Although you can ride straight through and arrive in camp before noon, resist that urge. You can ride that way at home. Stop in each town. Talk to the locals (see if you can find the mayor of each town!). Visit a food stand out in the middle of nowhere. Try to meet riders from many different states & foreign countries. Eat a new flavor of pie that you have never tried. Take a nap under a tree in the middle of the day. Note your bags will still be waiting for you even if you do not claim them until 6 PM.
RAGBRAI is a big beautiful week-long date. Every day of the week is an unique “first date” experience. It will be Friday night before you know it. If you do it right, you will be more than anxious for your 2017 week long “first” date!
There is nothing wrong with the average RAGBRAI rider on day 1 or any other day. They are not club racers. They are not paceline riders. They are decent, ordinary people riding their bikes to the best of their abilities and experience. If you expect them to hold their lines while you pass them with a couple of cm to spare you are going to cause an accident because they ain’t gonna do that! Leave plenty of room, slow down when you have to, and stay alert and you will have no problems. Between all the registered newbies with day bands starting today and the hey-let’s-ride-RAGBRAI-today-on-a-whim bandits you can meet a fair share of unschooled riders on any day of the week. Some days have more bandits than registered riders if the Register is honest about their 10k limit on wristbands. You cannot count on what you consider good road manners from other riders at RAGBRAI so you need to rely instead on your own good judgement and restraint. If that puts a dent in your average speed then so be it, better to be safe than to be quick. There are plenty of other rides where you can light up the afterburners.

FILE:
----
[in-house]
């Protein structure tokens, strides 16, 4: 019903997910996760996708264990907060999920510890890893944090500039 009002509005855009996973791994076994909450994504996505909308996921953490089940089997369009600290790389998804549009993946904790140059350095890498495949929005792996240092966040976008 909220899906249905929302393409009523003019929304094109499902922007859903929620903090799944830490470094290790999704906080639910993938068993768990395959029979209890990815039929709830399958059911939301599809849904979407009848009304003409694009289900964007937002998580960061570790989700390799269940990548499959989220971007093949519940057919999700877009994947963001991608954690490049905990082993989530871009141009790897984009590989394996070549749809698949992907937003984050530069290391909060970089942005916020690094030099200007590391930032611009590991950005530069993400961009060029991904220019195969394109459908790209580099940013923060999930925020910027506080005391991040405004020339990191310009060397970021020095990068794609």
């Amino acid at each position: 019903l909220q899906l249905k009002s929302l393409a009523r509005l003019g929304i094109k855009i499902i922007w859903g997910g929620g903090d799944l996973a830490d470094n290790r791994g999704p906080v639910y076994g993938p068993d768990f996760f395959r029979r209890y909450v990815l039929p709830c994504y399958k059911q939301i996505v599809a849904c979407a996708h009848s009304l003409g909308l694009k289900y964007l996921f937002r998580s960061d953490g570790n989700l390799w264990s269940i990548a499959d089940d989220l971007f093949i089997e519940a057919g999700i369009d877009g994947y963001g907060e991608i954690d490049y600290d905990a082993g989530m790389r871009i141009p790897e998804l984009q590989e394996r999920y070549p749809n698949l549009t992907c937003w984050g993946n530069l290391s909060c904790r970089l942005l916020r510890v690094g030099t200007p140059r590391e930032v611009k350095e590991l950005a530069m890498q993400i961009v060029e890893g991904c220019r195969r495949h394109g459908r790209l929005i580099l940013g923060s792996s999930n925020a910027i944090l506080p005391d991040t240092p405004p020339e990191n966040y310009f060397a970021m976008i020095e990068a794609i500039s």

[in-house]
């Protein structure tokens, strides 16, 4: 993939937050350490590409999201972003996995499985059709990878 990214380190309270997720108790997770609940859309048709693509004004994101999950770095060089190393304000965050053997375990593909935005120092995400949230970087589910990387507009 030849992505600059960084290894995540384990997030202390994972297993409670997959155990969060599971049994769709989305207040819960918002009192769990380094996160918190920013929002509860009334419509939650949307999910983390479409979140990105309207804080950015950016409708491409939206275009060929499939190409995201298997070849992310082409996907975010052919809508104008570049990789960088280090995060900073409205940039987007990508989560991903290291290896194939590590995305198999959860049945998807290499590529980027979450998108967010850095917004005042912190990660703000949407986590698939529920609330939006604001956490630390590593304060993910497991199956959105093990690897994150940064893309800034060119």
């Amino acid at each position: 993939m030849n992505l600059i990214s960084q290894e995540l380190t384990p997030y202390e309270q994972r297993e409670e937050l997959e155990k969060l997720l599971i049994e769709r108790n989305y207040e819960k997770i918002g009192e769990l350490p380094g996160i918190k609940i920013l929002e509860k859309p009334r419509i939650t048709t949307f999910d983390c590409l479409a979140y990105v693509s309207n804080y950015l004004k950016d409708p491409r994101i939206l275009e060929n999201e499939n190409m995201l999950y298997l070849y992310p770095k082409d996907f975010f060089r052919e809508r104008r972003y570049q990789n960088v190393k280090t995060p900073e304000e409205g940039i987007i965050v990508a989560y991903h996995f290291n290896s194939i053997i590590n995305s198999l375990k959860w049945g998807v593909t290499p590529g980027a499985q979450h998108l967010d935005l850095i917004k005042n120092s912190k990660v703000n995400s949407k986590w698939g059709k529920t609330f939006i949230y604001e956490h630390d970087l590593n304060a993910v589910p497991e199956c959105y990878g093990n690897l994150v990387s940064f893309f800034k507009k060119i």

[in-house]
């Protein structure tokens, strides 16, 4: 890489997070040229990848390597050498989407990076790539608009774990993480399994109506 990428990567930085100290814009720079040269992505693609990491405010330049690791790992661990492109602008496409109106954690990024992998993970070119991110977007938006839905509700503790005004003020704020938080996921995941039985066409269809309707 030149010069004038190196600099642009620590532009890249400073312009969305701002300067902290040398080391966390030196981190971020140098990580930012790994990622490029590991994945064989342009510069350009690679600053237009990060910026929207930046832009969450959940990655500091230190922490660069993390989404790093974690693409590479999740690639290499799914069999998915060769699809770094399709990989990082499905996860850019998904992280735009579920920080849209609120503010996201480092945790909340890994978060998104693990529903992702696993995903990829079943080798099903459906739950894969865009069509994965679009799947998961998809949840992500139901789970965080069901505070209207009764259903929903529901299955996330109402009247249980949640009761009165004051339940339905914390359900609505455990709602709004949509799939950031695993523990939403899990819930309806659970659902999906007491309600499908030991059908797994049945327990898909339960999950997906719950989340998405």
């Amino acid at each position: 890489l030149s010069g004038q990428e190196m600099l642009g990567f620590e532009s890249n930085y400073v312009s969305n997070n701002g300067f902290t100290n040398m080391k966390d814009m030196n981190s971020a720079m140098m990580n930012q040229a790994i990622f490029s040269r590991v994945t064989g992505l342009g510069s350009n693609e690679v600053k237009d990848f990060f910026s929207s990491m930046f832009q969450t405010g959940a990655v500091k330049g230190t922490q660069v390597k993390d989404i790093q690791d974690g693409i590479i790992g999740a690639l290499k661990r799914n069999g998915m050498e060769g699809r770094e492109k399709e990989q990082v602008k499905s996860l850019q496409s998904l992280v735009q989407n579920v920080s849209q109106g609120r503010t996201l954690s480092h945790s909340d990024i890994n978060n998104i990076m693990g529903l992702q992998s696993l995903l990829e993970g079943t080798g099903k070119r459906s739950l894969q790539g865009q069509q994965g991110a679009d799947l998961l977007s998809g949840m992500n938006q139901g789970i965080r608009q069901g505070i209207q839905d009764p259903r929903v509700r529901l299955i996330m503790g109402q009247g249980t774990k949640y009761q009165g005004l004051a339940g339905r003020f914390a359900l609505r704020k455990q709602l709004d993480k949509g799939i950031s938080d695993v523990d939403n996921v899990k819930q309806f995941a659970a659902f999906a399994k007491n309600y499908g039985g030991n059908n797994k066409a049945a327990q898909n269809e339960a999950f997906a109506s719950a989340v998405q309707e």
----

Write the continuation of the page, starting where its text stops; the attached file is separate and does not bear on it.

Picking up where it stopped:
The first day will be more crowded than the rest of the week. Expect to take off bumper to bumper, curb to curb. Ride Right. Preach Ride Right, practice Ride Right. If there is room to the right, move over. Don’t hang out near the center line on an open road. Think of each side of the road as three lanes. Signal intent, be overly vocal so people behind you can hear.